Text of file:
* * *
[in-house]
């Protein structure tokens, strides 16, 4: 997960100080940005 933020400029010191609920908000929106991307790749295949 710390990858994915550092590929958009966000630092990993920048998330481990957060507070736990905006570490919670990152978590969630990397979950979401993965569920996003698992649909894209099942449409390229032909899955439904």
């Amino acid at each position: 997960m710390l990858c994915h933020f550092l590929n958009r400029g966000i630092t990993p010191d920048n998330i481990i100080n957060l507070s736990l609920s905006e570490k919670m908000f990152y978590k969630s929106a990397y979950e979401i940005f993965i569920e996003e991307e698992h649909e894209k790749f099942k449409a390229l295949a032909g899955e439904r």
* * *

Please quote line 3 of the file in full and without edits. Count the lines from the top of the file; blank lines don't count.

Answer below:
């Amino acid at each position: 997960m710390l990858c994915h933020f550092l590929n958009r400029g966000i630092t990993p010191d920048n998330i481990i100080n957060l507070s736990l609920s905006e570490k919670m908000f990152y978590k969630s929106a990397y979950e979401i940005f993965i569920e996003e991307e698992h649909e894209k790749f099942k449409a390229l295949a032909g899955e439904r």